You say yourself that adult bullies are not allowed to give swirlies because society doesn't let them. Why does school society let them when they are kids?

Now stop comparing this stuff to rape. Violent crime is violent crime. A wedgie's just a wedgie.

How is being beaten up not a violent crime?

If kids do it to other kids, it's not violent?

TheArtOfScience wrote:

If someone comes into P&C and espouses an unpopular opinion people can't wait to line up and tell them how stupid creationism/tea partyism/car-humping dragonism is. That's Lord Of the Flies at work in our very own tightly knit community. It's much more obvious elsewhere.

As someone who often espouses unpopular opinions in P&C, it doesn't feel very Lord of the Flies to me (ironically, because some of it is due to people who don't understand what that book is actually about).

SixteenBlue: So rape is part of human nature? I dispute that.

CheezePavilion: Have you ever tried to teach a group of middle school kids....anything? It can be....a challenge. What is this better way that you speak of? If there is a better way we sure haven't figured it out yet because we're still bombing the sh*t out of people who live in huts and caves. Kind of bullyish, isn't it?

No kid deserves to be allowed to act like a terrible person? What if the kid is just an asshole? Some people are born that way. I think you are well intentioned with what you are saying but you are talking about kids like they aren't people. Kids are just little people and they do all the same petty sh*t us grownups do to each other.

All we can do as parents is stay involved in our child's life and teach them love and respect in the home. It's not a school's job to tell our kids what is "good" and "evil" behavior. If someone has to tell little Timmy that jamming someone's head in a toilet is bad then somewhere along the way little Timmy's parents didn't do their job.

I'd also wager that most bullies don't grow up to regret it. They grow up into bigger bullies.

EDIT: There's a difference between getting beaten up in 5th grade and getting assaulted by a grown man. Did you guys go to school in a monastery or were you vat made? You're posting about kids like you never were one.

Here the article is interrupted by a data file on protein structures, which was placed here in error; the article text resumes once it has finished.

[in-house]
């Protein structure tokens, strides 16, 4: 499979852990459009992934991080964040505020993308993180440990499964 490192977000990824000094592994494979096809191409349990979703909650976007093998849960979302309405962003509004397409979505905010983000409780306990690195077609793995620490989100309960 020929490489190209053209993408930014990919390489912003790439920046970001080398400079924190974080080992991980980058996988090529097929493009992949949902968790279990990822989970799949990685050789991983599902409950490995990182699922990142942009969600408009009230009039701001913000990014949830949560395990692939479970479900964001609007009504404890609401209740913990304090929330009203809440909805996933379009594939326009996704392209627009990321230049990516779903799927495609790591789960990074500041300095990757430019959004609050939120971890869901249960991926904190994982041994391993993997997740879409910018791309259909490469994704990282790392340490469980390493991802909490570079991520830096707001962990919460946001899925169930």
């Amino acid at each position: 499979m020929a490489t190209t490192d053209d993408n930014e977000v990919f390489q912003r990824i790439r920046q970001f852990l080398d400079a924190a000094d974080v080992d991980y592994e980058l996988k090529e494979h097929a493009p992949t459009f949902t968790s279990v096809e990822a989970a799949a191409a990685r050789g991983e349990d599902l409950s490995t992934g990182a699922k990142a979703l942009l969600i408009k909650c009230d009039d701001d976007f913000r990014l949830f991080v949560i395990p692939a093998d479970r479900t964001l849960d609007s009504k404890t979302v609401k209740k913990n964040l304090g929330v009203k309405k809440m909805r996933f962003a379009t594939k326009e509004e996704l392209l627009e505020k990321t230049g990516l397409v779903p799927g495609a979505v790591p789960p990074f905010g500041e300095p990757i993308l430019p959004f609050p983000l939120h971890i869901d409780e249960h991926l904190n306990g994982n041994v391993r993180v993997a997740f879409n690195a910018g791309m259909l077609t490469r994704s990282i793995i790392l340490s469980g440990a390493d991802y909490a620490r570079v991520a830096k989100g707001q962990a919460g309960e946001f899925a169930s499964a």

I wish you guys would stop bullying up on me. QQ

TheArtOfScience wrote:

CheezePavilion: Have you ever tried to teach a group of middle school kids....anything? It can be....a challenge. What is this better way that you speak of? If there is a better way we sure haven't figured it out yet because we're still bombing the sh*t out of people who live in huts and caves. Kind of bullyish, isn't it?

No.

No kid deserves to be allowed to act like a terrible person? What if the kid is just an asshole? Some people are born that way.

Yes, I know:

I think you are well intentioned with what you are saying but you are talking about kids like they aren't people. Kids are just little people and they do all the same petty sh*t us grownups do to each other.

No, they're also less capable of controlling their actions and understanding the consequences of those actions. They're not just little people: they're as *human* as any adult, but they're not just miniature or toy versions of adults.

All we can do as parents is stay involved in our child's life and teach them love and respect in the home. It's not a school's job to tell our kids what is "good" and "evil" behavior. If someone has to tell little Timmy that jamming someone's head in a toilet is bad then somewhere along the way little Timmy's parents didn't do their job.

If the parents aren't doing their job, then we need to do it for them.

I'd also wager that most bullies don't grow up to regret it. They grow up into bigger bullies.

I'll take that bet.